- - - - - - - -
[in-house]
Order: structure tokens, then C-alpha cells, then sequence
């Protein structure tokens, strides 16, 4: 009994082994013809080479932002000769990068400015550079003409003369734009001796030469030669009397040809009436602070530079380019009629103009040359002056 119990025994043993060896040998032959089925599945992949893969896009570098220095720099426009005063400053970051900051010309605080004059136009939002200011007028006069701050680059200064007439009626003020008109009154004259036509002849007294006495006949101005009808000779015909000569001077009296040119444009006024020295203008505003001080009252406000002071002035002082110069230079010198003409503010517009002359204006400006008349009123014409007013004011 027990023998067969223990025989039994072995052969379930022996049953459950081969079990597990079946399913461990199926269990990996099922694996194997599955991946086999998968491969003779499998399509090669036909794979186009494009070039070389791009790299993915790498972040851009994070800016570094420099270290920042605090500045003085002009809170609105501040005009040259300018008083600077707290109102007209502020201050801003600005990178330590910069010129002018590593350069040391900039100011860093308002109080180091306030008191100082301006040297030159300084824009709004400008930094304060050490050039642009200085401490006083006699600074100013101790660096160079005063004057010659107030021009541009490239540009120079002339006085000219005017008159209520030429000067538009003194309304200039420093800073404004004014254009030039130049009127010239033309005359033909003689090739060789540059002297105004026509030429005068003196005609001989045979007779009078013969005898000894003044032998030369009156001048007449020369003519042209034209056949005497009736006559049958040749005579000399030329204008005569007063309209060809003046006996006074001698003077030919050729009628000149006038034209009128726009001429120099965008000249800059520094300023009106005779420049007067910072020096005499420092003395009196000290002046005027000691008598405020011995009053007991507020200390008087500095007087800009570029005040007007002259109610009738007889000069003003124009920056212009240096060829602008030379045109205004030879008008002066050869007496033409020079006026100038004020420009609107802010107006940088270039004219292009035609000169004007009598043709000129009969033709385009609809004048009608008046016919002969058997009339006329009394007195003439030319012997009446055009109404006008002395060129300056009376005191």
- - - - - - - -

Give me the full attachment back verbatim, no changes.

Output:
[in-house]
Order: structure tokens, then C-alpha cells, then sequence
């Protein structure tokens, strides 16, 4: 009994082994013809080479932002000769990068400015550079003409003369734009001796030469030669009397040809009436602070530079380019009629103009040359002056 119990025994043993060896040998032959089925599945992949893969896009570098220095720099426009005063400053970051900051010309605080004059136009939002200011007028006069701050680059200064007439009626003020008109009154004259036509002849007294006495006949101005009808000779015909000569001077009296040119444009006024020295203008505003001080009252406000002071002035002082110069230079010198003409503010517009002359204006400006008349009123014409007013004011 027990023998067969223990025989039994072995052969379930022996049953459950081969079990597990079946399913461990199926269990990996099922694996194997599955991946086999998968491969003779499998399509090669036909794979186009494009070039070389791009790299993915790498972040851009994070800016570094420099270290920042605090500045003085002009809170609105501040005009040259300018008083600077707290109102007209502020201050801003600005990178330590910069010129002018590593350069040391900039100011860093308002109080180091306030008191100082301006040297030159300084824009709004400008930094304060050490050039642009200085401490006083006699600074100013101790660096160079005063004057010659107030021009541009490239540009120079002339006085000219005017008159209520030429000067538009003194309304200039420093800073404004004014254009030039130049009127010239033309005359033909003689090739060789540059002297105004026509030429005068003196005609001989045979007779009078013969005898000894003044032998030369009156001048007449020369003519042209034209056949005497009736006559049958040749005579000399030329204008005569007063309209060809003046006996006074001698003077030919050729009628000149006038034209009128726009001429120099965008000249800059520094300023009106005779420049007067910072020096005499420092003395009196000290002046005027000691008598405020011995009053007991507020200390008087500095007087800009570029005040007007002259109610009738007889000069003003124009920056212009240096060829602008030379045109205004030879008008002066050869007496033409020079006026100038004020420009609107802010107006940088270039004219292009035609000169004007009598043709000129009969033709385009609809004048009608008046016919002969058997009339006329009394007195003439030319012997009446055009109404006008002395060129300056009376005191």